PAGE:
Thanks to Netgalley and Tachyon Pub for a review copy!

Little List of Reviews #3Title: The White Cottage Mystery by Margery Allingham
Published by Bloomsbury Paperbacks
Published: January 24th 2017
Genres: Mystery
Pages: 176
Format: eBook
Source: Netgalley
Goodreads

 The White Cottage Mystery, initially published in 1927, is a straightforward, classic mystery following the murder of a man who lives in a white cottage. The characterizations are simple, the story is simple, but the writing compels one to keep reading to figure out what happened. It’s shorter than I expected, and I finished it in a sitting and a half. While I was reading it, I was hoping for more depth in characterization, but it’s a solid, traditional mystery with all of those conventional twists, turns, and red herrings. Margery Allingham is part of those writers from the Golden Age of mystery writers and is one to whom Agatha Christie admired. If you’re a fan of Christie’s mysteries, you may be interested in this one!

Thanks to Netgalley and Bloomsbury for a review copy!

BOOK REVIEW: A Perilous Undertaking, by Deanna Raybourn

BOOK REVIEW: A Perilous Undertaking, by Deanna RaybournTitle: A Perilous Undertaking by Deanna Raybourn
Series: Veronica Speedwell #2
Published by Berkley Books
Published: January 10th 2017
Genres: Mystery
Pages: 352
Format: eBook
Source: Netgalley
Goodreads

Veronica Speedwell returns in a brand new adventure from Deanna Raybourn, the New York Times bestselling author of the Lady Julia Grey mysteries...
London, 1887 . . Victorian adventuress and butterfly hunter Veronica Speedwell receives an invitation to visit the Curiosity Club, a ladies-only establishment for daring and intrepid women. There she meets the mysterious Lady Sundridge, who begs her to take on an impossible task saving society art patron Miles Ramsforth from execution. Accused of the brutal murder of his artist mistress Artemisia, Ramsforth will face the hangman's noose in a week s time if Veronica cannot find the real killer.
But Lady Sundridge is not all that she seems and unmasking her true identity is only the first of the many secrets Veronica must uncover. Together with her natural historian colleague Stoker, Veronica races against time to find the true murderer a ruthless villain who not only took Artemisia s life in cold blood but is happy to see Ramsforth hang for the crime.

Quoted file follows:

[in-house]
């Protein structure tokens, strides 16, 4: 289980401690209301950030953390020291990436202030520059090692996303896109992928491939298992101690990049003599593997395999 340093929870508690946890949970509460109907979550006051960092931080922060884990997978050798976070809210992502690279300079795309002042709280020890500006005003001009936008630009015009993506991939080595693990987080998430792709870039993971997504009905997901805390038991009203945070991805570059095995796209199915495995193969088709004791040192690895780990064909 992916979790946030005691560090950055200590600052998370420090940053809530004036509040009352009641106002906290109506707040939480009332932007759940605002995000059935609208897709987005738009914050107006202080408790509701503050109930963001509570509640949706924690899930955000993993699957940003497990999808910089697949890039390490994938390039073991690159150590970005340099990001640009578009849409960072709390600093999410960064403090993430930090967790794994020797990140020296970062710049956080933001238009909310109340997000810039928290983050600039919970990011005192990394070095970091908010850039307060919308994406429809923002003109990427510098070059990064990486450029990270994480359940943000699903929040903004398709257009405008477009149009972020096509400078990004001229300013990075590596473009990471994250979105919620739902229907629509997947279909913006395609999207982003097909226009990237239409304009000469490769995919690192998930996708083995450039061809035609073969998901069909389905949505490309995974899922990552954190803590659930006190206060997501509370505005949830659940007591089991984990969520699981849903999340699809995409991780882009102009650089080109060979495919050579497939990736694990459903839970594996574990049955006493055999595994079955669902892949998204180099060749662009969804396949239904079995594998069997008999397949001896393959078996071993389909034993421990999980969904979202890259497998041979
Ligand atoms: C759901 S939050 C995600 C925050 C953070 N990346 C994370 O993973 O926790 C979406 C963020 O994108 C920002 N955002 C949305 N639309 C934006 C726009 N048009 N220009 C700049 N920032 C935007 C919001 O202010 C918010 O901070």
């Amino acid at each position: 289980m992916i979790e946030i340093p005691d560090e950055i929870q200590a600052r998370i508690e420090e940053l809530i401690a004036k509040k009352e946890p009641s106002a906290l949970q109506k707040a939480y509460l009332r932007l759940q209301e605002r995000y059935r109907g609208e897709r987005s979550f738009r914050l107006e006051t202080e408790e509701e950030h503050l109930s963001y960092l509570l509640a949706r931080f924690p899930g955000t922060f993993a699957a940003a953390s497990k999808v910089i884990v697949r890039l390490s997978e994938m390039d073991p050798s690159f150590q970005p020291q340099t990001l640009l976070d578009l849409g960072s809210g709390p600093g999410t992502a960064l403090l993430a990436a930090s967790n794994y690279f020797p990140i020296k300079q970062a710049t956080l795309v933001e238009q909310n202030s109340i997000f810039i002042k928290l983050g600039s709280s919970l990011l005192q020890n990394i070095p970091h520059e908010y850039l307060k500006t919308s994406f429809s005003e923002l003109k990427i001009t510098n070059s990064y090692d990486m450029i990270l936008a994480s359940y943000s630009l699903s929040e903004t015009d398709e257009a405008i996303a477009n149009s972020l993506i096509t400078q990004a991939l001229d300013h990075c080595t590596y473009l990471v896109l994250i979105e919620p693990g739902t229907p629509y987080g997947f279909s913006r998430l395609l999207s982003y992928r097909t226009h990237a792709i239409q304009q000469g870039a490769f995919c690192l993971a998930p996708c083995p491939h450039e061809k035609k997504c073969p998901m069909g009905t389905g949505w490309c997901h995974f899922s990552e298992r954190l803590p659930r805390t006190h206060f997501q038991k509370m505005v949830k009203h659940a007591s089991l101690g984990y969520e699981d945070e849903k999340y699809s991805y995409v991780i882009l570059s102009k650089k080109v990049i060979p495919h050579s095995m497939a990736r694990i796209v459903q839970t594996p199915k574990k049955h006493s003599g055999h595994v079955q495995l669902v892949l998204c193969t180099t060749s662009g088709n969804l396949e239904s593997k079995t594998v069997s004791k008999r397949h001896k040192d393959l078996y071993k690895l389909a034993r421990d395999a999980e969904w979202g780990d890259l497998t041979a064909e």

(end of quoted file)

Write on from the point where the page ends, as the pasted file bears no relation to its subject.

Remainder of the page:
From a Bohemian artists colony to a royal palace to a subterranean grotto with a decadent history, the investigation proves to be a very perilous undertaking indeed....

In the second installment of the Veronica Speedwell mysteries, Veronica continues to be a woman out of her time. The mystery in this one is not as prominent as it was in the first, but I found this to be excellent in learning more about who Veronica (a lepidopterist) and Stoker (a natural historian) are. We find out more about Stoker’s past and meet some of his family, and I found that it really rounded out Stoker as a character.

With her ties to a major family, Veronica is swept up into a job preventing the hanging of someone some believe to be innocent. Along the way, Veronica and Stoker become closer friends with so much romantic tension hanging between them. While I’m not really one for romances in a traditional sense, I’m really liking this slow burn, and I’m hoping that later in the series something happens because I have a feeling it will be so satisfying to read.

The other characters in the novel are well-developed and engaging, and I felt each of them added so much to the depth of the story. I loved all of the incidents Veronica and Stoker find themselves in, and I especially loved the peeks into that upper-class art scene and those sex houses/clubs of Victorian England.

If you enjoy vivacious and smart women, broody and Byronic men, visual glimpses into life in Victorian England, and a lot of humor and tension, these mysteries should be on your reading lists!

Thank you to Netgalley and Berkley Books for a review copy! All opinions are my own.